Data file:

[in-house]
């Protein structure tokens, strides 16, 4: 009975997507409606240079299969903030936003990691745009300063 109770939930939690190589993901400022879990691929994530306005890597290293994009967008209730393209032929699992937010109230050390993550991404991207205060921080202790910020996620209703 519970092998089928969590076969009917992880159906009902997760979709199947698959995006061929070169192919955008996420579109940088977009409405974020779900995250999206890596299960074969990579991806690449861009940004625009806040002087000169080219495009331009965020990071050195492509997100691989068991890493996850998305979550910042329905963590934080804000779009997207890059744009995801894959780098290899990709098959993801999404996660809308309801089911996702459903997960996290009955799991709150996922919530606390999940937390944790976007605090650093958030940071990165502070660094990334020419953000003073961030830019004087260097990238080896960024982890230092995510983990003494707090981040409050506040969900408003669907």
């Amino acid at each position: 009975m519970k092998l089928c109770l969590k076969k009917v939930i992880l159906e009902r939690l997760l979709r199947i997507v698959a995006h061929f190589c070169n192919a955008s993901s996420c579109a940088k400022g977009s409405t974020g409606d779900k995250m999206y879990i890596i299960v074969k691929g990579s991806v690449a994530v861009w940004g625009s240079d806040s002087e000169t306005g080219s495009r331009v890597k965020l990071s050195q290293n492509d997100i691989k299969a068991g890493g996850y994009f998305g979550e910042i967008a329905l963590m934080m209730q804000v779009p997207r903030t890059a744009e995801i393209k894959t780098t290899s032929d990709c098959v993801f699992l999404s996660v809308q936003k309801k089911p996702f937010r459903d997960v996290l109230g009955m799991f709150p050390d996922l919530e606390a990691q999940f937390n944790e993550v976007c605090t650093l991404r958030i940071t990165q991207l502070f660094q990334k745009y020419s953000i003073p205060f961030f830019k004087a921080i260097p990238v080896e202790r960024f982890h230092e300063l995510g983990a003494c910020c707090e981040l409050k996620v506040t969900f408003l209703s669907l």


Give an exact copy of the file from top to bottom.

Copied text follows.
[in-house]
């Protein structure tokens, strides 16, 4: 009975997507409606240079299969903030936003990691745009300063 109770939930939690190589993901400022879990691929994530306005890597290293994009967008209730393209032929699992937010109230050390993550991404991207205060921080202790910020996620209703 519970092998089928969590076969009917992880159906009902997760979709199947698959995006061929070169192919955008996420579109940088977009409405974020779900995250999206890596299960074969990579991806690449861009940004625009806040002087000169080219495009331009965020990071050195492509997100691989068991890493996850998305979550910042329905963590934080804000779009997207890059744009995801894959780098290899990709098959993801999404996660809308309801089911996702459903997960996290009955799991709150996922919530606390999940937390944790976007605090650093958030940071990165502070660094990334020419953000003073961030830019004087260097990238080896960024982890230092995510983990003494707090981040409050506040969900408003669907």
């Amino acid at each position: 009975m519970k092998l089928c109770l969590k076969k009917v939930i992880l159906e009902r939690l997760l979709r199947i997507v698959a995006h061929f190589c070169n192919a955008s993901s996420c579109a940088k400022g977009s409405t974020g409606d779900k995250m999206y879990i890596i299960v074969k691929g990579s991806v690449a994530v861009w940004g625009s240079d806040s002087e000169t306005g080219s495009r331009v890597k965020l990071s050195q290293n492509d997100i691989k299969a068991g890493g996850y994009f998305g979550e910042i967008a329905l963590m934080m209730q804000v779009p997207r903030t890059a744009e995801i393209k894959t780098t290899s032929d990709c098959v993801f699992l999404s996660v809308q936003k309801k089911p996702f937010r459903d997960v996290l109230g009955m799991f709150p050390d996922l919530e606390a990691q999940f937390n944790e993550v976007c605090t650093l991404r958030i940071t990165q991207l502070f660094q990334k745009y020419s953000i003073p205060f961030f830019k004087a921080i260097p990238v080896e202790r960024f982890h230092e300063l995510g983990a003494c910020c707090e981040l409050k996620v506040t969900f408003l209703s669907l």